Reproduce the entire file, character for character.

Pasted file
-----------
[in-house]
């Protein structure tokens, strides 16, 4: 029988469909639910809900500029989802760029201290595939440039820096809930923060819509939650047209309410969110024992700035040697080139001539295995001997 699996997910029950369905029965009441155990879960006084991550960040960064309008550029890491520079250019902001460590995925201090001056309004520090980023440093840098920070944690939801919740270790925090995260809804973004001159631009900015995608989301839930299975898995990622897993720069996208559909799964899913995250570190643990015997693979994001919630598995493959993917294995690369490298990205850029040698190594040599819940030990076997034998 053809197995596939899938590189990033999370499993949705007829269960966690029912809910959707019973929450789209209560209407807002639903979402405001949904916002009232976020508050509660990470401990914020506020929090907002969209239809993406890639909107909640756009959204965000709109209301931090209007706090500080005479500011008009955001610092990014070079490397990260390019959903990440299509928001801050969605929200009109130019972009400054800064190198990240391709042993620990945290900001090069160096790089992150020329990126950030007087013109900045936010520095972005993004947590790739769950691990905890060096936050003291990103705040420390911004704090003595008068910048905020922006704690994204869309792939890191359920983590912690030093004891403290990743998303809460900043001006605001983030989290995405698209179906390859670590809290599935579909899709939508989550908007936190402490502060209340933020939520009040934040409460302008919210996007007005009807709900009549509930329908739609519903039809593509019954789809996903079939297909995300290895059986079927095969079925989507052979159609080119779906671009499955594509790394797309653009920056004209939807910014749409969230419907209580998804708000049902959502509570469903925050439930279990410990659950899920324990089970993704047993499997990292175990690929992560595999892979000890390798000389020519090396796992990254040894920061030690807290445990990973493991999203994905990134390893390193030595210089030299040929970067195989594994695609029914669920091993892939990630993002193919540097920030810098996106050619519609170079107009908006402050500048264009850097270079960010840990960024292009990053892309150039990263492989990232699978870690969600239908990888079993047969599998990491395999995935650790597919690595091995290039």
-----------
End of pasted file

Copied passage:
[in-house]
């Protein structure tokens, strides 16, 4: 029988469909639910809900500029989802760029201290595939440039820096809930923060819509939650047209309410969110024992700035040697080139001539295995001997 699996997910029950369905029965009441155990879960006084991550960040960064309008550029890491520079250019902001460590995925201090001056309004520090980023440093840098920070944690939801919740270790925090995260809804973004001159631009900015995608989301839930299975898995990622897993720069996208559909799964899913995250570190643990015997693979994001919630598995493959993917294995690369490298990205850029040698190594040599819940030990076997034998 053809197995596939899938590189990033999370499993949705007829269960966690029912809910959707019973929450789209209560209407807002639903979402405001949904916002009232976020508050509660990470401990914020506020929090907002969209239809993406890639909107909640756009959204965000709109209301931090209007706090500080005479500011008009955001610092990014070079490397990260390019959903990440299509928001801050969605929200009109130019972009400054800064190198990240391709042993620990945290900001090069160096790089992150020329990126950030007087013109900045936010520095972005993004947590790739769950691990905890060096936050003291990103705040420390911004704090003595008068910048905020922006704690994204869309792939890191359920983590912690030093004891403290990743998303809460900043001006605001983030989290995405698209179906390859670590809290599935579909899709939508989550908007936190402490502060209340933020939520009040934040409460302008919210996007007005009807709900009549509930329908739609519903039809593509019954789809996903079939297909995300290895059986079927095969079925989507052979159609080119779906671009499955594509790394797309653009920056004209939807910014749409969230419907209580998804708000049902959502509570469903925050439930279990410990659950899920324990089970993704047993499997990292175990690929992560595999892979000890390798000389020519090396796992990254040894920061030690807290445990990973493991999203994905990134390893390193030595210089030299040929970067195989594994695609029914669920091993892939990630993002193919540097920030810098996106050619519609170079107009908006402050500048264009850097270079960010840990960024292009990053892309150039990263492989990232699978870690969600239908990888079993047969599998990491395999995935650790597919690595091995290039």